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    1. Hi Jeromy,

      Section 8 does not count one time or sporadic income. However, if you’ve been receiving it weekly, they may count it.

      If this has only been going on for a short amount of time, you could show them that this income was temporary and sporadic, and see if they might be willing to exclude it on that basis.

      If not, I am not certain what would happen. It may raise your rent payment for the months when money was collected, but I assume it will go back down once the fundraiser ends.

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  9. I am on disability & my vans transmission is going out, i don’t receive enough money to get it fixed, i am stranded. Can i get a gofundme account to raise the monies to fix my vehicle without getting in trouble? I need my van to get groceries & go to doctors appointments, i would hope it would be okay, thanks.

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  10. Regarding fundraising and SSDI, if I fund-raised for myself, is it unearned income? Is it federally taxed? Is it unearned income that counts against the Protected Income Level (Medicaid Buy-In in my state uses a two-tiered test, net 250% FPL AND one based on the PIL.) Does directing fundraising payments to a special needs trust protect me from my Medicaid eligibility concerns, particularly regarding unearned income and the PIL?

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    1. I don’t know a lot about taxes, but I assume it would be unearned income… unless you have established yourself as a small business/self-employed and are offering some kind of gift or service to people who donate.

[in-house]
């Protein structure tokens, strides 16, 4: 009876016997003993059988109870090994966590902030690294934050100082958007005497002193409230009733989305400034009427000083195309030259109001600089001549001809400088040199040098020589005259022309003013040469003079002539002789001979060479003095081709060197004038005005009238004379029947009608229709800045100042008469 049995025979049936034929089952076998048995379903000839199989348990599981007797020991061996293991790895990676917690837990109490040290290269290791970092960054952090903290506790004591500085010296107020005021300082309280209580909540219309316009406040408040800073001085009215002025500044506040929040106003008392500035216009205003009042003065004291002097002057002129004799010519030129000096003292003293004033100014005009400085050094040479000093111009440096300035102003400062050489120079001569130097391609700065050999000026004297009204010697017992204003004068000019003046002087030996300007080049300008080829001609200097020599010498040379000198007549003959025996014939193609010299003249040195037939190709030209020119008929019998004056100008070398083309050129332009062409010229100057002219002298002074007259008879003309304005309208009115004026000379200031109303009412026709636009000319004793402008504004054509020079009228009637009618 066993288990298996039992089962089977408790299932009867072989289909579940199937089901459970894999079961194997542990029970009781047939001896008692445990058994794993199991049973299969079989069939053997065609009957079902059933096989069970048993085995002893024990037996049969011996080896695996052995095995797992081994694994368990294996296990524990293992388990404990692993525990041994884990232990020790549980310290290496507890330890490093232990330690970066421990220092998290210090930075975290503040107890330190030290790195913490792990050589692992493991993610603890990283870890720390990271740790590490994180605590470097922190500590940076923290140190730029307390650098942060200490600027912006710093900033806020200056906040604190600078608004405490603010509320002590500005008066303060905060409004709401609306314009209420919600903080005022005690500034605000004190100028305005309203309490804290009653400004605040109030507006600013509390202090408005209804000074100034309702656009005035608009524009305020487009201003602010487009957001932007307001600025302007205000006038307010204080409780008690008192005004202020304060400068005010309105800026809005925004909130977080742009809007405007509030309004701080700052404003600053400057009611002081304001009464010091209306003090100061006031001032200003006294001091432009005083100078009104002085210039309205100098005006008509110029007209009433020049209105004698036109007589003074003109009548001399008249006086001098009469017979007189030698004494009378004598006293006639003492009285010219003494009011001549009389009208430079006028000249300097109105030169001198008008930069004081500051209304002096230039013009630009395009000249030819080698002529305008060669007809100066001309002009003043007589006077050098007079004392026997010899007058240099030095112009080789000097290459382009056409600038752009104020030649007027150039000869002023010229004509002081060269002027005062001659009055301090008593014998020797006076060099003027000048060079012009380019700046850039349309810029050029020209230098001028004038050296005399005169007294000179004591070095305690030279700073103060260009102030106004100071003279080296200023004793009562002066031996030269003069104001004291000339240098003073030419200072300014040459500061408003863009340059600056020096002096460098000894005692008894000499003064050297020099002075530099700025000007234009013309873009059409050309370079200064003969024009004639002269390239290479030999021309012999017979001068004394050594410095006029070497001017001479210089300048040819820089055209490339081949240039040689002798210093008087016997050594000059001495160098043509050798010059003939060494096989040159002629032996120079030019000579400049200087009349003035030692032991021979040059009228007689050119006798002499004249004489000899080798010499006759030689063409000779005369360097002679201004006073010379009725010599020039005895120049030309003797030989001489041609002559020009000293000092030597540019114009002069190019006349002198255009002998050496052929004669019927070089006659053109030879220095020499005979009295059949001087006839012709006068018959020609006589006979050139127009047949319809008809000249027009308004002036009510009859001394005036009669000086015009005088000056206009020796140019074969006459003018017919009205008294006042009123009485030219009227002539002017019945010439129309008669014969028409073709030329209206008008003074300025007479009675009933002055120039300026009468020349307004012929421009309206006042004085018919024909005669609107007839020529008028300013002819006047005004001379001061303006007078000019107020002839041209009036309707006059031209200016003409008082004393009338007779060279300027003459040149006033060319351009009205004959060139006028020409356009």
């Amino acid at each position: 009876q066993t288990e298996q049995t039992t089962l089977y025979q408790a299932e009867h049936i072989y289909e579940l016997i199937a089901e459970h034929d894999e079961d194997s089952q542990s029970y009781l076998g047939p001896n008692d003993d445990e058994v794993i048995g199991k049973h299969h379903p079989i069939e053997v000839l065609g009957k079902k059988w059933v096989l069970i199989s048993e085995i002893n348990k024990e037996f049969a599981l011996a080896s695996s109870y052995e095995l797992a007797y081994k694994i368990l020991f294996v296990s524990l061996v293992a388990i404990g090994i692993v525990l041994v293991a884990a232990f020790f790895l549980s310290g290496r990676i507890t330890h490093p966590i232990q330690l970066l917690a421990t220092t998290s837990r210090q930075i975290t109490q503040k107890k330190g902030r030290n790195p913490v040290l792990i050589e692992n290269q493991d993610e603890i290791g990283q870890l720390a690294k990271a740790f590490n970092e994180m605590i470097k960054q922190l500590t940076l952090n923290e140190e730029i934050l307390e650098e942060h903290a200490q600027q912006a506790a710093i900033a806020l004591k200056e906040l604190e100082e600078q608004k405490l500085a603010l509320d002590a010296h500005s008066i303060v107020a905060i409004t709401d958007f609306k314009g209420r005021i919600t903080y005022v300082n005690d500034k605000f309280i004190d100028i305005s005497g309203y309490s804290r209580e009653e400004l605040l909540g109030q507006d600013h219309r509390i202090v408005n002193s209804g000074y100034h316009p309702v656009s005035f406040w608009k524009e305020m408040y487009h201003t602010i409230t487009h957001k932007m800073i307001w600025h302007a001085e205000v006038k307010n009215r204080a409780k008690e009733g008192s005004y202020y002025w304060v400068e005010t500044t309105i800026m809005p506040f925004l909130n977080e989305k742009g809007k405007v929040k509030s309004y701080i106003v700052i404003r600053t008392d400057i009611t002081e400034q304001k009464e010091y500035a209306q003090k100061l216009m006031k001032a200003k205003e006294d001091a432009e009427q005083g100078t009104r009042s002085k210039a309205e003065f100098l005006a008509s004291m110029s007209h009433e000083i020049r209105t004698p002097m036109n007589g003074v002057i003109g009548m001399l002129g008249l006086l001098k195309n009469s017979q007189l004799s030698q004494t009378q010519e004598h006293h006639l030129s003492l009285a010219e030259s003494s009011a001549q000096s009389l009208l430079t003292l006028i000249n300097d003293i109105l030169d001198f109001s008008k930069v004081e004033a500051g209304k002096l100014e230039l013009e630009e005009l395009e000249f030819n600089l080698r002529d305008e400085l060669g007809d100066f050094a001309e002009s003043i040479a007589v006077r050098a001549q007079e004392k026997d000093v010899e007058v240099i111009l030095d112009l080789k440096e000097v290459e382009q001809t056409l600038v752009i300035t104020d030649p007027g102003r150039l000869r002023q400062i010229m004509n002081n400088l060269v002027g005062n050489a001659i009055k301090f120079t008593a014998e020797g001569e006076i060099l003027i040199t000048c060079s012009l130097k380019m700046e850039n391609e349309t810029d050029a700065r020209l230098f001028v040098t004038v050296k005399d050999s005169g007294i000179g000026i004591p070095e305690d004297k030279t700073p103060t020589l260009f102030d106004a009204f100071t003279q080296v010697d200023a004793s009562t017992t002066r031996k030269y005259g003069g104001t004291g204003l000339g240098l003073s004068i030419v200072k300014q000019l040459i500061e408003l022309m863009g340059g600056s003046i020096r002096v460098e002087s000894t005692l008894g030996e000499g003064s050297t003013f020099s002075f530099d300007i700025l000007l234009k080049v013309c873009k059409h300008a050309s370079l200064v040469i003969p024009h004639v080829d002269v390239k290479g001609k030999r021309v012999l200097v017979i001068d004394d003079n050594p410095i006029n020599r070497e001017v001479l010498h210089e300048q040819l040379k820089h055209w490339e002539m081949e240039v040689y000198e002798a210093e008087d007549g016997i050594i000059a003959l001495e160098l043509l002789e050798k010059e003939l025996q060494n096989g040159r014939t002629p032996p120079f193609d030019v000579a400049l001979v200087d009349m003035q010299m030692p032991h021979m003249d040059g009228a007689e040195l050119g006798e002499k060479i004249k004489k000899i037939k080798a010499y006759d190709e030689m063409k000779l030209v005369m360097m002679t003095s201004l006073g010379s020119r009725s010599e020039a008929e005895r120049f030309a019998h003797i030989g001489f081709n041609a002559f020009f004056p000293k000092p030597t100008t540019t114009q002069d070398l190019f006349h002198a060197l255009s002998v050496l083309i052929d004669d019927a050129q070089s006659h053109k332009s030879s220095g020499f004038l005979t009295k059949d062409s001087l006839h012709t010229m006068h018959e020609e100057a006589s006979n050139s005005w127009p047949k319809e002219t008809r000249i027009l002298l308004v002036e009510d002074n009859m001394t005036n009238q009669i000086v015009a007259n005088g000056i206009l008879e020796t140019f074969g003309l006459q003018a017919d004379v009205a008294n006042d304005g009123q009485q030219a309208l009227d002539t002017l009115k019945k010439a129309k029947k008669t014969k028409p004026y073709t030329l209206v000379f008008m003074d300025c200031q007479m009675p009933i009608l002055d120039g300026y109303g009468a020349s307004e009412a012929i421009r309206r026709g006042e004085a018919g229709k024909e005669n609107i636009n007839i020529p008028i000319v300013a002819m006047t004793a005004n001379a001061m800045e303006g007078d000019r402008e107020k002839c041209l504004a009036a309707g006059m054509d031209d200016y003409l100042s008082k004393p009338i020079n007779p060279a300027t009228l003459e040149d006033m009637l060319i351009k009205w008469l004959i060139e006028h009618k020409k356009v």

As far as I know, work/earned income cannot be excluded as income, even if deposited into a trust.

      Gifts/unearned income might be excluded as income, but I believe this would only happen if the gifts are made directly into the trust (by the person donating, or by the person running the fundraiser). If you collect the donations and then put it into the trust, I believe it will count as income to you.

      Please check with a medicaid planner or special needs planning lawyer to double check 🙂

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    2. We need a Transit that is wheelchair accessible for my disabled son. He is on SSI and Medicaid, how can we raise money for this vehicle without losing his benefits? I currently tote him to transfer him in and out of our van. Our current van can not be modified because there are 7 people in our family.

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      1. You can ask for people to donate directly into an ABLE account – or one of the links above is a fundraising site that collects donations and puts them in ABLE for you.